Ask Our Experts - Podiatrist

THE MOBILITY EDITION

Ask Our Experts

National Pharmacies Podiatrist, Sara Jenzen answers your questions about Podiatry.

I think I have bunions what should I do?
Bunions are typically characterised by a bony bump on the side of the foot over the base joint of the big or little toe. The “bump” occurs as the affected toe angles across to the lesser toes. Often the movement of the bones and joints causes shoe fitting issues and commonly becomes inflamed with shoe pressure. Sometimes, the joint becomes arthritic resulting in pain and balance issues.

Bunions themselves aren’t inherited, but the foot characteristics that cause bunions often are. If you are concerned about developing bunions, or they “run in your family”, then it might be worthwhile seeing a podiatrist where the alignment and biomechanics of your feet can be assessed, and steps taken to reduce the effects of a bunion. This may include: footwear advice, shields to protect your bunion from pressure, orthotic therapy to reduce the forces through the joints and improve alignment and function of the foot.

The best advice is to seek help early from a podiatrist if you are concerned about bunions.

My feet often hurt after I have been walking a lot or standing all day. Is this normal or should I see a podiatrist?
No this is not normal, but very common. There are numerous reasons why your feet could be hurting after being on them for long periods. It could be as simple as ill-fitting footwear or the incorrect footwear for the activity. Other causes could include poor posture or biomechanics of your feet or more serious issues such as problems with circulation. If you do experience pain and it is affecting your mobility, it is advised to have your feet checked by a podiatrist as early diagnosis and intervention is often best.

I have diabetes, I know I should keep an eye on my feet, but what does this mean?
Literally that! Regularly look at your feet or have someone (a podiatrist) do it for you. Uncontrolled diabetes can have a detrimental effect on the nerves and blood vessels of the feet which in turn can have very serious consequences. Podiatrists are trained to assess the nerve and blood vessel function in your feet and identify and treat any areas of concern and monitor those that could cause issues in the future. Prevention is better than cure and a regular appointment with a podiatrist is paramount in maintaining foot health and mobility in diabetics.

How do I know if I need orthotics?
Painful, tired and aching feet are often a sign that your feet aren’t functioning correctly, and that orthotics may be needed. Other signs include ankle, knee, hip and lower back pain. Unusual wear patterns on shoes are often a clue. Place your shoe on a bench and see if it is distorted in any way. If so, it may indicate that your foot is rolling inwards or outwards. Additionally, turning the shoe over and finding uneven wear patterns on the sole can indicate incorrect foot biomechanics. The recommended way to know if orthotics can help you is to make an appointment with a podiatrist where you can discuss any concerns and have your feet professionally assessed.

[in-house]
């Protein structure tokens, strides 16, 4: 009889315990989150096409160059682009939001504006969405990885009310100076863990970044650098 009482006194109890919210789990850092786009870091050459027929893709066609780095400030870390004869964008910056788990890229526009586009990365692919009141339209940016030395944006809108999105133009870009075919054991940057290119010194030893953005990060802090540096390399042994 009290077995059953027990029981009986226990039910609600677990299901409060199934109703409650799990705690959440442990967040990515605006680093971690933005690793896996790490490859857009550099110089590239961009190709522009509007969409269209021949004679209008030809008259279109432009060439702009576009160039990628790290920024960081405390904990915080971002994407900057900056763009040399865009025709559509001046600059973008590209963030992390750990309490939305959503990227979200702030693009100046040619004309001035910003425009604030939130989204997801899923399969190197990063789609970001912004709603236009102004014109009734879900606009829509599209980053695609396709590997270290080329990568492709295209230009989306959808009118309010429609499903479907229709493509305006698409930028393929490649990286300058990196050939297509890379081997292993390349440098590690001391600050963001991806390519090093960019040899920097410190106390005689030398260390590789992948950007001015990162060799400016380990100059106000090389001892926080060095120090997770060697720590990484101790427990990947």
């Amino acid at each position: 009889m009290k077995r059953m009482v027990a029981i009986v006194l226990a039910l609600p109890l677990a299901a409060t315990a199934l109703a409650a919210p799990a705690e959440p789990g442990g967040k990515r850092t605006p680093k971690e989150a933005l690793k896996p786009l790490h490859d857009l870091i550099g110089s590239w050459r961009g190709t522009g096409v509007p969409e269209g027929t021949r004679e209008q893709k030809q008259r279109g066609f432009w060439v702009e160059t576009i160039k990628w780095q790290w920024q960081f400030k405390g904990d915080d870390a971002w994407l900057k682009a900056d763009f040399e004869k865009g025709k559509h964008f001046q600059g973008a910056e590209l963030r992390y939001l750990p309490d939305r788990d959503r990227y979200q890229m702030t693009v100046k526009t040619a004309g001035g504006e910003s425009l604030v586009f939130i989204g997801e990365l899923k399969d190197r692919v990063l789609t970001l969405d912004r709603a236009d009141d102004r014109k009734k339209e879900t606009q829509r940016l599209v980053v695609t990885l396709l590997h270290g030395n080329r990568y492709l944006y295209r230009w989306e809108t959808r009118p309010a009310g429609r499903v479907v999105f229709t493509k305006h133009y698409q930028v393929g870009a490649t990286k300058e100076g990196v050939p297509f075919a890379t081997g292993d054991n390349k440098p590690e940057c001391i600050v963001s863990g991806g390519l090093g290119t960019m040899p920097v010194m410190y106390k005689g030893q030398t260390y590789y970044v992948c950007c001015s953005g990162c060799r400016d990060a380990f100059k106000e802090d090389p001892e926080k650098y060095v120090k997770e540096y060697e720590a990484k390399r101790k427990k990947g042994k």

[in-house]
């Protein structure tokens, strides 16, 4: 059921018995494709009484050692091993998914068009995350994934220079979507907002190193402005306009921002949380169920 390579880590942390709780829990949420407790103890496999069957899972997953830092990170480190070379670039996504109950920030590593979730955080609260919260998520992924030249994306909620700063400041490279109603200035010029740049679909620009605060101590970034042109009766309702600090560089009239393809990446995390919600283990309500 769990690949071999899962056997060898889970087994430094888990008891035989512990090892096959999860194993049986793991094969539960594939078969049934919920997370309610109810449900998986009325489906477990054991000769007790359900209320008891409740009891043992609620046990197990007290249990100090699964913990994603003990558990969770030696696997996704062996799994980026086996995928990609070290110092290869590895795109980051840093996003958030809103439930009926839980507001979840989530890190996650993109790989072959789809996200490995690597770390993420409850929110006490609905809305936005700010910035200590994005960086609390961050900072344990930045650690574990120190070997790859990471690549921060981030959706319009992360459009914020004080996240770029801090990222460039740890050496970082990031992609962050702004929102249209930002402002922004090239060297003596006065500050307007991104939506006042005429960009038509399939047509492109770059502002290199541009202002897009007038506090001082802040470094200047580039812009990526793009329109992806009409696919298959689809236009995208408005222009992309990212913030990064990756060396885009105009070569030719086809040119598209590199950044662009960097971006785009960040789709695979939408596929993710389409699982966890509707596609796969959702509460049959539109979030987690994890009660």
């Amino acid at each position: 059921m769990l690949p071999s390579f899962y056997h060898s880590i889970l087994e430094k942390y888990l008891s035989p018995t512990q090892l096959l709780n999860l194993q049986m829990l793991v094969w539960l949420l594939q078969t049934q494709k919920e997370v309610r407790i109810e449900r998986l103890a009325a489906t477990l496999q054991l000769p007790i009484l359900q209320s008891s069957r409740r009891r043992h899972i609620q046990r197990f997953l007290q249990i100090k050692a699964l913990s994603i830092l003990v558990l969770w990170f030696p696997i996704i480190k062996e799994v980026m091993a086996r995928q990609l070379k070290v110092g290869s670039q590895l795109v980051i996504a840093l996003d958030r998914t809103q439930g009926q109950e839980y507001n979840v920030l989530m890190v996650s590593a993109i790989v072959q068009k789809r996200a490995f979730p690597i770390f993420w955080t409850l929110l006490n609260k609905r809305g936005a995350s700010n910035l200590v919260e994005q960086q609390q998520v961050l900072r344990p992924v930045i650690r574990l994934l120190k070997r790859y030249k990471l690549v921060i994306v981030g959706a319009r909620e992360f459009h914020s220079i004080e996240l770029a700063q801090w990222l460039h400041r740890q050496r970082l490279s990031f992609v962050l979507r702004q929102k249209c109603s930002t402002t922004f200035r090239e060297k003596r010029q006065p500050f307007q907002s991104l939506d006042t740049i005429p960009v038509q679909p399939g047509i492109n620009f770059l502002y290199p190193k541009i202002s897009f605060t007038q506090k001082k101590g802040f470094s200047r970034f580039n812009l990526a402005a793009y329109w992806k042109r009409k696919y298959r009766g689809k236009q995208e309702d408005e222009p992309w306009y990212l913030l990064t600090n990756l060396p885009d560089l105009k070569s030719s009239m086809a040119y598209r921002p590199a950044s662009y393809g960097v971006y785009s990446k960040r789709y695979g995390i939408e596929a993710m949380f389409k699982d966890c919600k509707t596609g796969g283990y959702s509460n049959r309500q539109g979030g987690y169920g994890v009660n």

I have never seen a podiatrist, should I be booking an appointment?
Podiatrists treat a large range of disorders affecting the feet and lower limb including (but not limited to) ingrown toenails, heel pain, cracked heels, corns and calluses, nail care, flat feet, orthotics, children’s feet and diabetes care. No matter the concern, large or small, if it concerns the feet or lower limb, then a podiatrist can help or at least point you in the right direction to get help.

What happens in an appointment with a podiatrist?
During your appointment, you will be asked about the history of your complaint and general health. The podiatrist will then do a thorough assessment and determine an appropriate treatment plan. In the case of routine care including nails, corns, callus, dry skin etc you can often be treated there and then and walk out pain free. If orthotics are required, or an injury is being treated, then further appointments may be necessary. Podiatrists regularly refer to and work together with other health professionals to maximise your treatment outcomes.


Sara Jenzen is a podiatrist at National Pharmacies Cumberland Park. Find out more about Sara and the podiatry services available at National Pharmacies here.

The information provided here should not be used in lieu of speaking with a healthcare professional. If you’re experiencing symptoms visit your GP or local National Pharmacies Pharmacist or Podiatrist.